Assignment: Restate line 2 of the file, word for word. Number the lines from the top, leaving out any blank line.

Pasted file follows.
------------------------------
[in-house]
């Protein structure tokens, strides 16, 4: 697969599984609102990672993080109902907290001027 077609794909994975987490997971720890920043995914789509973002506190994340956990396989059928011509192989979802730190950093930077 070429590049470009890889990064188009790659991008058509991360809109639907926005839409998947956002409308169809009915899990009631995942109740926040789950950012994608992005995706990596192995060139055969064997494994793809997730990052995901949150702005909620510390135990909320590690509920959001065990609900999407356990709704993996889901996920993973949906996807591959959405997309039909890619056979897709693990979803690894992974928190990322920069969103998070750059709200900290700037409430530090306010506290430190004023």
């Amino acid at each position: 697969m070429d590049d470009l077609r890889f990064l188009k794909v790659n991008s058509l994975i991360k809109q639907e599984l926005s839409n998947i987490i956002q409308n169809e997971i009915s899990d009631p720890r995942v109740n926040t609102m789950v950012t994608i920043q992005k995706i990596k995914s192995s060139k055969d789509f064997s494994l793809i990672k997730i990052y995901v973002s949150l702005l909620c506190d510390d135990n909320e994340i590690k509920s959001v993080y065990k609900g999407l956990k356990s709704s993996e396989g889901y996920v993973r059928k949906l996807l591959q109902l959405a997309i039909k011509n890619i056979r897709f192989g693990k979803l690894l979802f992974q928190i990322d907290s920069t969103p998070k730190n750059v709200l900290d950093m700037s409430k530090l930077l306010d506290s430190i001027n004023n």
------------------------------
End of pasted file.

């Protein structure tokens, strides 16, 4: 697969599984609102990672993080109902907290001027 077609794909994975987490997971720890920043995914789509973002506190994340956990396989059928011509192989979802730190950093930077 070429590049470009890889990064188009790659991008058509991360809109639907926005839409998947956002409308169809009915899990009631995942109740926040789950950012994608992005995706990596192995060139055969064997494994793809997730990052995901949150702005909620510390135990909320590690509920959001065990609900999407356990709704993996889901996920993973949906996807591959959405997309039909890619056979897709693990979803690894992974928190990322920069969103998070750059709200900290700037409430530090306010506290430190004023």